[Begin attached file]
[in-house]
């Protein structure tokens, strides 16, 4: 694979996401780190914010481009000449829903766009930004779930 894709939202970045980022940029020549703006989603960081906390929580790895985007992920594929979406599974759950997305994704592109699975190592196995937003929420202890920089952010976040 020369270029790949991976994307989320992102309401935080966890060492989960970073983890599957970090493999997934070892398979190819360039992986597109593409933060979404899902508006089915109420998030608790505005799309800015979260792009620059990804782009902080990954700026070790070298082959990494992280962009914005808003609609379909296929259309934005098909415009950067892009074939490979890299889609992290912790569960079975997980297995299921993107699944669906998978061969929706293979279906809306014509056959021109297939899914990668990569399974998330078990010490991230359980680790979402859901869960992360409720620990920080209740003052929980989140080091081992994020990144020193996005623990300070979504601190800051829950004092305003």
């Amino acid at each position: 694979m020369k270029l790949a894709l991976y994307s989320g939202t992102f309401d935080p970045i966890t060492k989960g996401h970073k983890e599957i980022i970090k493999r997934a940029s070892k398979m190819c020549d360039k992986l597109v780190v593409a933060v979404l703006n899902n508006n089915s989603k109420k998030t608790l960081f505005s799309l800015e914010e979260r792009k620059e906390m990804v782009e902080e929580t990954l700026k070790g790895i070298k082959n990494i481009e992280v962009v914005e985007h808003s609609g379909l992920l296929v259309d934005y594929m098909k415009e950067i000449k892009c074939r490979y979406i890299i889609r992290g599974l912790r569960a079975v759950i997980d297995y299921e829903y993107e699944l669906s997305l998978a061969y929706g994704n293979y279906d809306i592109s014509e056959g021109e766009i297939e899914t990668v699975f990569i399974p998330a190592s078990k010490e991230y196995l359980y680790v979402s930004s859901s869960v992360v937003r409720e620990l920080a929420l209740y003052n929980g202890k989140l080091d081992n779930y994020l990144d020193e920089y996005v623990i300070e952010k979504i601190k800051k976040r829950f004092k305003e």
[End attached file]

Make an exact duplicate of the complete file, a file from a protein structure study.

[in-house]
């Protein structure tokens, strides 16, 4: 694979996401780190914010481009000449829903766009930004779930 894709939202970045980022940029020549703006989603960081906390929580790895985007992920594929979406599974759950997305994704592109699975190592196995937003929420202890920089952010976040 020369270029790949991976994307989320992102309401935080966890060492989960970073983890599957970090493999997934070892398979190819360039992986597109593409933060979404899902508006089915109420998030608790505005799309800015979260792009620059990804782009902080990954700026070790070298082959990494992280962009914005808003609609379909296929259309934005098909415009950067892009074939490979890299889609992290912790569960079975997980297995299921993107699944669906998978061969929706293979279906809306014509056959021109297939899914990668990569399974998330078990010490991230359980680790979402859901869960992360409720620990920080209740003052929980989140080091081992994020990144020193996005623990300070979504601190800051829950004092305003």
């Amino acid at each position: 694979m020369k270029l790949a894709l991976y994307s989320g939202t992102f309401d935080p970045i966890t060492k989960g996401h970073k983890e599957i980022i970090k493999r997934a940029s070892k398979m190819c020549d360039k992986l597109v780190v593409a933060v979404l703006n899902n508006n089915s989603k109420k998030t608790l960081f505005s799309l800015e914010e979260r792009k620059e906390m990804v782009e902080e929580t990954l700026k070790g790895i070298k082959n990494i481009e992280v962009v914005e985007h808003s609609g379909l992920l296929v259309d934005y594929m098909k415009e950067i000449k892009c074939r490979y979406i890299i889609r992290g599974l912790r569960a079975v759950i997980d297995y299921e829903y993107e699944l669906s997305l998978a061969y929706g994704n293979y279906d809306i592109s014509e056959g021109e766009i297939e899914t990668v699975f990569i399974p998330a190592s078990k010490e991230y196995l359980y680790v979402s930004s859901s869960v992360v937003r409720e620990l920080a929420l209740y003052n929980g202890k989140l080091d081992n779930y994020l990144d020193e920089y996005v623990i300070e952010k979504i601190k800051k976040r829950f004092k305003e």